I am getting into reloading and would like to know is it better to seal the bullet to an OAL or ogive length and why? Is it necessary to sort the bullets? Primary use will be for shooting holes in paper and varmint shooing.
First, and most important, if you don't develope the load with the bullet touching the lands, you don't want the bullet to ever touch the lands. This is becuause having the bullet touch the lands increases peak pressure by something between 6,500 and 7,500 psi, or more. That means backing off the lands enough so that the variation in bullet shape, between bullets intended to be the same, won't cause the ogive to touch the lands. Ever.
I've never seem as much as .020" variation in base to ogive measurement so I generally seat loads to put the ogive on a "nominal" bullet 0.020" off the lands. I generally measure 20 or 30 bullets from a new box, get an average, then look for an "average bullet", use that to adjust the seating die so the ogive of the average bullet will be about 0.020" off the lands.
Second, folks who load for a bullet "just touching" are generally kidding themselves. There may be special circumstances but I've never seen a lot of bullets that could be reliabily seated to "just" touch the lands. Seating to just touch will result in some being jammed, some not touching at all. The statistics on bullet geometry don't work for loading just touching.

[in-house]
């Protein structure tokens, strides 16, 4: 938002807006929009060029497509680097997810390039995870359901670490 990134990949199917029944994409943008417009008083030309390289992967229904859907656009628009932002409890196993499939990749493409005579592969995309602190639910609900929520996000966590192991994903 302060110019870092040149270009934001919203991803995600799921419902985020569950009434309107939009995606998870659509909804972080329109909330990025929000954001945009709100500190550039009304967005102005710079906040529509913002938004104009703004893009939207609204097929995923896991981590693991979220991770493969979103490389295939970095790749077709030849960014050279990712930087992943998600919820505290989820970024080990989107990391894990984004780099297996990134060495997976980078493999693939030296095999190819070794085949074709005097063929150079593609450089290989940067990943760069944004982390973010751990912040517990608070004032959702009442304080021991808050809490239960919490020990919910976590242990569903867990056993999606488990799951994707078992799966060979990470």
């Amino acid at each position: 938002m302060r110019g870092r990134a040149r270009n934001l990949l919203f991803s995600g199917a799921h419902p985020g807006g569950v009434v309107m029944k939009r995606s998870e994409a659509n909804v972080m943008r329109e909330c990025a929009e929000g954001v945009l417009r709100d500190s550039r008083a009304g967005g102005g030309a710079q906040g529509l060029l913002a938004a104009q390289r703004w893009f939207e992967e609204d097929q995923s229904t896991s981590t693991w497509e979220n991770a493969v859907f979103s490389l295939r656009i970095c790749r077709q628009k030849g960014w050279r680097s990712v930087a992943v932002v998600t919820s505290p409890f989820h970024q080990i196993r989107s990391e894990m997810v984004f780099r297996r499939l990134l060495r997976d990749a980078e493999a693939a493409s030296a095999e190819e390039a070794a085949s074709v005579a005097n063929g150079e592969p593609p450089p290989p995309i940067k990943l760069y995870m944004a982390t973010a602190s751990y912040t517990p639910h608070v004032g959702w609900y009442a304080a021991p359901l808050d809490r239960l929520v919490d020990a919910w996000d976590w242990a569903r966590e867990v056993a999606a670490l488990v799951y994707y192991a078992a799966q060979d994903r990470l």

Third, jammed into the lands is the most repeatable but not the most desirable on anything but a target rifle. It is quite common to unload a hunting rifle not having fired a shot. Bullets jammed into the lands can stick there resulting in the bullet being pulled dumping the powder charge into the action when the round is unloaded. Having a powder charge d umped into the action is "not" a feature.
Most rifles will shoot quite well, better than most shooters, with the bullets seated about 0.020" off the lands if the magazine length permits it. That's where I start.
I will be trying some Berger VLD hunting bullets this summer for the first time. I read their directions on how far off the lands to seat and will follow them.
Finally, I've tried about every tool out there for measuring chambers to decide how to seat the bullet for that chamber. So far the best tool I've found is the Sinclair tool that is a piece of precision ground rod with two sliding collars on it. It gives me the most repeatable measurements.